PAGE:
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The ingredients of ECB success will be boldness and clarity



The writer, a former head of the IMF’s European department, is chief economic adviser at Morgan Stanley

The European Central Bank ended 2020 with a flourish, following up the successful stabilisation of markets with fresh measures to ensure easy financing conditions in the coming year. So is that the end of the line for monetary stimulus? What should we expect in 2021?

Three challenges will loom large at the ECB as the continent transitions to a post-vaccine, post-pandemic world: the problem of chronically low inflation; the tools to tackle it; and the link to climate policy. These may seem like long-term issues but are of acute interest to forward-looking financial markets as they bear on how long easy financial conditions might persist.

All three issues are to be taken up in a forthcoming strategy review, which is likely to be the ECB’s most consequential policy pronouncement in 2021.

First, the inflation challenge. Considering the ECB’s success in stabilising markets and holding the eurozone together, its failure to deliver on its core mandate — inflation “close to but under 2 per cent” — is remarkable. Inflation has been closer to 1 than to 2 per cent for seven of the past eight years, and markets expect that will be the case for the next decade.

The shortfall is not just a problem for debtors, who end up paying more in real terms than they bargained for. It is also a problem for a central bank effectiveness once expectations, in the face of systematic error in one direction, start to adjust.

Thus, the ECB may have succeeded in pushing down nominal interest rates, but since inflation expectations have also fallen, the decline in expected real rates — the key variable for savers and investors — has been more modest. Keep this up and a central bank loses all traction. Some commentators already bracket the ECB with the Bank of Japan, which lost control of its inflation anchor to become an institution perpetually at war with deflation.

Avoiding such a fate requires removing the ambiguity and ambivalence surrounding the ECB’s “close to but under 2 per cent” target. This has become a bigger issue since an influential minority in the ECB’s governing council has made clear it sees no problem in low inflation. The hawks favour a lower target range that would allow the ECB to declare victory and end monetary easing sooner. But lower inflation is the last thing a currency zone ridden with debt, wage rigidities and differing vulnerabilities needs.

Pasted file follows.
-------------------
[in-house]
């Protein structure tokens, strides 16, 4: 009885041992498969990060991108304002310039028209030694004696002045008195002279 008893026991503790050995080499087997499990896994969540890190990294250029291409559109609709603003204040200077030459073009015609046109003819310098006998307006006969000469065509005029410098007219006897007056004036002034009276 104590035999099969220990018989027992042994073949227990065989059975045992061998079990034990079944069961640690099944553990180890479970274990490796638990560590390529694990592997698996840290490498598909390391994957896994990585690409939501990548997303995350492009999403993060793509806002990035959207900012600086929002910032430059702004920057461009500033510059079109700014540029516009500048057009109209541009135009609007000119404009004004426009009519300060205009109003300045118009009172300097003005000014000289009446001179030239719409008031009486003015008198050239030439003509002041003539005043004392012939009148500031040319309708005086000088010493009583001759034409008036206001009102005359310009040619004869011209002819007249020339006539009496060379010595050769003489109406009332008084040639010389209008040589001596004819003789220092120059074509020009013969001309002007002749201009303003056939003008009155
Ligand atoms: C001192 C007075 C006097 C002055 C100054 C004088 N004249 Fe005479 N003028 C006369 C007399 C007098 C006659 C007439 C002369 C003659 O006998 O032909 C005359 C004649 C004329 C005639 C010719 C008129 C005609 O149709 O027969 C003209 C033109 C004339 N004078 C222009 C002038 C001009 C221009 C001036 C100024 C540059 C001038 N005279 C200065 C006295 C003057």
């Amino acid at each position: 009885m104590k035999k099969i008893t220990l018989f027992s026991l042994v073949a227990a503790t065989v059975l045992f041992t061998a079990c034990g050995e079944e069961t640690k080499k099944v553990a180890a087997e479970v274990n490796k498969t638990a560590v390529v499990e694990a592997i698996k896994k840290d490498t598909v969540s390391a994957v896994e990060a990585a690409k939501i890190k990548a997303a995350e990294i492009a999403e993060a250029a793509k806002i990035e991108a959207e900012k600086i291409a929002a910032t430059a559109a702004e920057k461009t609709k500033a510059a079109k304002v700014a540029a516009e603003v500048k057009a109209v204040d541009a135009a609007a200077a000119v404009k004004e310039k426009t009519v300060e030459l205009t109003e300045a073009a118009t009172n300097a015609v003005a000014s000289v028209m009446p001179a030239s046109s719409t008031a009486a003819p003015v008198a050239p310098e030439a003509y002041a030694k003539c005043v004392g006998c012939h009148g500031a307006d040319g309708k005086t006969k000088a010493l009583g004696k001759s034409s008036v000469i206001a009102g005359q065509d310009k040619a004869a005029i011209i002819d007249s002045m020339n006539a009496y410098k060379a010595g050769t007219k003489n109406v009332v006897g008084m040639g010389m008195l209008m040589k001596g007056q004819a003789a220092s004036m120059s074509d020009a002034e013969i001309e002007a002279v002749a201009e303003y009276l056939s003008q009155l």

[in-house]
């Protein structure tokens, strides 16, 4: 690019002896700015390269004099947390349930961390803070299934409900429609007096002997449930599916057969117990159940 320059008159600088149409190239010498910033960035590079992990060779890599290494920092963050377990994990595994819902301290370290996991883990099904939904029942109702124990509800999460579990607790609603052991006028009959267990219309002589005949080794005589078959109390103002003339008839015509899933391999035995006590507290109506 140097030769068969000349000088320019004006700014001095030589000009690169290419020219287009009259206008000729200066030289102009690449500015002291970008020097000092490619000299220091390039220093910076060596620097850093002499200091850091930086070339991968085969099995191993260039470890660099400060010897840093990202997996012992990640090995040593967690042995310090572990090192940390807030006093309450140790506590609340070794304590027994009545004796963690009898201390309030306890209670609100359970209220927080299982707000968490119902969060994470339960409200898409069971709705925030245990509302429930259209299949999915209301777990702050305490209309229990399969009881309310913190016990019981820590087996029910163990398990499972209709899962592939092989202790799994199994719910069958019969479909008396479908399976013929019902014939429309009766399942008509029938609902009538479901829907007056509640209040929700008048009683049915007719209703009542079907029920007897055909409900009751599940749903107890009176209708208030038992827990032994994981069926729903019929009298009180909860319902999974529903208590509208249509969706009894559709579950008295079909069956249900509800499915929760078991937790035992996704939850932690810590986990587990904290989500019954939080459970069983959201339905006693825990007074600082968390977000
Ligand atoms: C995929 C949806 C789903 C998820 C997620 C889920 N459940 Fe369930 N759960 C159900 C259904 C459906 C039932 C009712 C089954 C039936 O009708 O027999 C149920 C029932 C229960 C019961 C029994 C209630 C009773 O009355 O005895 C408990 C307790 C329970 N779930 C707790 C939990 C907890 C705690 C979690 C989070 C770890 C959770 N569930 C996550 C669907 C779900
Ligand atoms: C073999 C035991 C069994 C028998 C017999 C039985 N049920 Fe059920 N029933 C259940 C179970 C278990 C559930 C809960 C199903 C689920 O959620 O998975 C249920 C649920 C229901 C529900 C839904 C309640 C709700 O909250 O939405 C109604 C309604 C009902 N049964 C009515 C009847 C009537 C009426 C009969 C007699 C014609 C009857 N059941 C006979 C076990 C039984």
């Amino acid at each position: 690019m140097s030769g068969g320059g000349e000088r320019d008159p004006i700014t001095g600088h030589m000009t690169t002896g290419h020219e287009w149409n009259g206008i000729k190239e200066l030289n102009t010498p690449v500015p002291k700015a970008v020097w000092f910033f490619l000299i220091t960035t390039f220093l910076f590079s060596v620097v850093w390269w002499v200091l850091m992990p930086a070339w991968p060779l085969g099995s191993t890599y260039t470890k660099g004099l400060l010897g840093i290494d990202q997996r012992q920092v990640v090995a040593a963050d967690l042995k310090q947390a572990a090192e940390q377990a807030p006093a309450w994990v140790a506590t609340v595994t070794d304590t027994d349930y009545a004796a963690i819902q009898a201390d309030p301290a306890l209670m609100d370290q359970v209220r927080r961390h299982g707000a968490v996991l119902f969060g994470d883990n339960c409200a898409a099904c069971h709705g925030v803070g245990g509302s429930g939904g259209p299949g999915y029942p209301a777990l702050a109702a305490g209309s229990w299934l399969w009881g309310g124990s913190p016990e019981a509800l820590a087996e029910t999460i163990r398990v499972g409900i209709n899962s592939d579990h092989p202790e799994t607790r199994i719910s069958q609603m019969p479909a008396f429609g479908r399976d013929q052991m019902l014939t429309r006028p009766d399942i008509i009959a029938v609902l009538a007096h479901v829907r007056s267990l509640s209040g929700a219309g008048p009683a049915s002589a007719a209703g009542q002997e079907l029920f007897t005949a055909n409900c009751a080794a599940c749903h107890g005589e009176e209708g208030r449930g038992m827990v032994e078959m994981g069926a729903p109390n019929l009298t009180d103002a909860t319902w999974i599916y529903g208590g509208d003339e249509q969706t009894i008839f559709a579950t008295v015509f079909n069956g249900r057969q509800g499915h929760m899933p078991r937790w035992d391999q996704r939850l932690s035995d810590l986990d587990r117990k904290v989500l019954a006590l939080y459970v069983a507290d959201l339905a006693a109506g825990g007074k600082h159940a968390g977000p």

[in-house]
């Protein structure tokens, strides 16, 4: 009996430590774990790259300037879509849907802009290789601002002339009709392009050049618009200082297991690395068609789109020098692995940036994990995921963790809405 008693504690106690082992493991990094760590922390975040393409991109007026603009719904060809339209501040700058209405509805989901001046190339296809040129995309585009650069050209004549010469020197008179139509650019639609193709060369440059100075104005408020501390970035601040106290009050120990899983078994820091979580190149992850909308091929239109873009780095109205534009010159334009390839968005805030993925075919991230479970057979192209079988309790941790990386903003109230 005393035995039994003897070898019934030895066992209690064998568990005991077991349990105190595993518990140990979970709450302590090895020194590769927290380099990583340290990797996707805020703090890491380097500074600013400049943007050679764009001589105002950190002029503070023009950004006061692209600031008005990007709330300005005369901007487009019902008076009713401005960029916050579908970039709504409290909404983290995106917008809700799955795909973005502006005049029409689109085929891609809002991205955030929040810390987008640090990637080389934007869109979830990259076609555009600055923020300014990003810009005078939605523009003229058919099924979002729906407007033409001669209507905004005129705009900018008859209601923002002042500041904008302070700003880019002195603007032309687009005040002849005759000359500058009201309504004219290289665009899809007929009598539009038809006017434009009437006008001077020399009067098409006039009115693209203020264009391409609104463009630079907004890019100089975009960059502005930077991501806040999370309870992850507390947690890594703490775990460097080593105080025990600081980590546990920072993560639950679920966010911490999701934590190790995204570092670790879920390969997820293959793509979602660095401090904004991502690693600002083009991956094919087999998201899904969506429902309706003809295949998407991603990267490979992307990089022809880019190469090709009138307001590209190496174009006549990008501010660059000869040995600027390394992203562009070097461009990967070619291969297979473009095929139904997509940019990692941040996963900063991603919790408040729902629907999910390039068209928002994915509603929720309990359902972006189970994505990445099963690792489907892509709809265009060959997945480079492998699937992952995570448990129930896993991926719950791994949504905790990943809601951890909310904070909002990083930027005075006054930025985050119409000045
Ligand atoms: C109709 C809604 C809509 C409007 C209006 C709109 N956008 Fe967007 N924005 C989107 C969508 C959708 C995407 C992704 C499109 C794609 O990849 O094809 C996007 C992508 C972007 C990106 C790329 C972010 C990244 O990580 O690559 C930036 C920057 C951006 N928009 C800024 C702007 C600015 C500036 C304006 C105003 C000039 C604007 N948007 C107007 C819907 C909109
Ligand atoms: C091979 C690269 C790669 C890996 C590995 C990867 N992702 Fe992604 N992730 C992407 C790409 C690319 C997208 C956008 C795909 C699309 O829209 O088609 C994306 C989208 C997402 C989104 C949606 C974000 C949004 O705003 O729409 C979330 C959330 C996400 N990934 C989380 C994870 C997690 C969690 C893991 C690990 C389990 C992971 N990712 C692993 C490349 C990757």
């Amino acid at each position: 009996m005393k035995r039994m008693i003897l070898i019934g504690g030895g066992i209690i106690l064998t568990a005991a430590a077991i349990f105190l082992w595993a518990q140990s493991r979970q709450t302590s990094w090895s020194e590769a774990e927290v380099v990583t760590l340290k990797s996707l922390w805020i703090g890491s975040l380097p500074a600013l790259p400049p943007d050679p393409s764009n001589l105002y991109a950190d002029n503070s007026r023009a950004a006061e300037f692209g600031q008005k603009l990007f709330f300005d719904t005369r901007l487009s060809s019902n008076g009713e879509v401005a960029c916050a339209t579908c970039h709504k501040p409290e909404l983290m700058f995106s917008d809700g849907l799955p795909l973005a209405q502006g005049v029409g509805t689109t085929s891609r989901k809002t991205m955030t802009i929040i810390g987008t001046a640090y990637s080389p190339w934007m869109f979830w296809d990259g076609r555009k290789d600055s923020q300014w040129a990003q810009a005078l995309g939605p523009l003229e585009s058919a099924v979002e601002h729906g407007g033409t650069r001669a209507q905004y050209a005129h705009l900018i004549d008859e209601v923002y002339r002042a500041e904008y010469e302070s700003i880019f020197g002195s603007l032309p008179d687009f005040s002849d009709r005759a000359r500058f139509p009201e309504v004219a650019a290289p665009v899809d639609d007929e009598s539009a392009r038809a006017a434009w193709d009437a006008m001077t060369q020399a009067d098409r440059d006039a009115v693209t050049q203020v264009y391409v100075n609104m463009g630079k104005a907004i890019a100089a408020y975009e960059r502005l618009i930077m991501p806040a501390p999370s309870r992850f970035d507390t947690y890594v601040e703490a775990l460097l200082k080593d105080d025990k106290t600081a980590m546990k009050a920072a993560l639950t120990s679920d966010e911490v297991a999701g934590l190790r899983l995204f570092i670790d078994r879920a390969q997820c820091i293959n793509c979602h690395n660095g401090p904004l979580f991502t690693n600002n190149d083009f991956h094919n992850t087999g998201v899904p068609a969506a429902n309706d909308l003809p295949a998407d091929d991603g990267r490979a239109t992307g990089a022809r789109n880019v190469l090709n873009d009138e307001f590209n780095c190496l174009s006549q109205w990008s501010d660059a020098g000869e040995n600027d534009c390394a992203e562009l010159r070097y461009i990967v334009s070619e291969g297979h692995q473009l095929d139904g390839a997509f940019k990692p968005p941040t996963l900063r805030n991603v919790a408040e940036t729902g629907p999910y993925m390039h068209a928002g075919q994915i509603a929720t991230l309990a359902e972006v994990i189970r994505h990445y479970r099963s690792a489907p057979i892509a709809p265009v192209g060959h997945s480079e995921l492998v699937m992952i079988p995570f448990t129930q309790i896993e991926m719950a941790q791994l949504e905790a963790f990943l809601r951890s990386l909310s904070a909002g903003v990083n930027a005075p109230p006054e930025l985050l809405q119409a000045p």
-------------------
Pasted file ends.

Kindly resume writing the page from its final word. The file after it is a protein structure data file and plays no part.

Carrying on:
Rather, the ECB should look to eliminate the “close to but under” clause attached to its current target. Alternatively, it could follow the US Federal Reserve’s lead in adopting an average inflation target, which, by encouraging expectations of above 2 per cent inflation in coming years, could counter the inflation pessimism that pervades Europe.

Second, the toolset. It is unclear if the strategy review will produce more than tweaks to the ECB’s asset purchase and credit subsidy programmes. A bolder move would be to expand into private asset purchases and revive short-term interest rates as an active policy tool. The latter was set aside in the belief that rates cannot be taken much below zero without harming banks.

But there are ways around the problem, and the prospect of a digital euro issued by the ECB, on which a small fee can be imposed, opens the door to more negative interest rates without undermining banks.

A more potent tool to raise inflation expectations involves breaking a taboo: co-ordination with fiscal policy. The proscription made sense in a world of robust growth, where any hint of collusion with fiscal authorities risked igniting inflation. But that world is long gone.

In the new secularly stagnating one, sustained public investment will be key to lifting demand, growth and inflation. The ECB has been supportive of fiscal expansion during the pandemic, but whether this stance will continue is unclear, placing question marks over inflation prospects. A more overt co-ordination with fiscal authorities, without underwriting profligacy or violating monetary financing of deficit rules, is well within the ken of the ECB.

Third, climate change. This is not an issue usually associated with central banking. But it has become relevant as green spending is a focus of the EU’s recovery fund.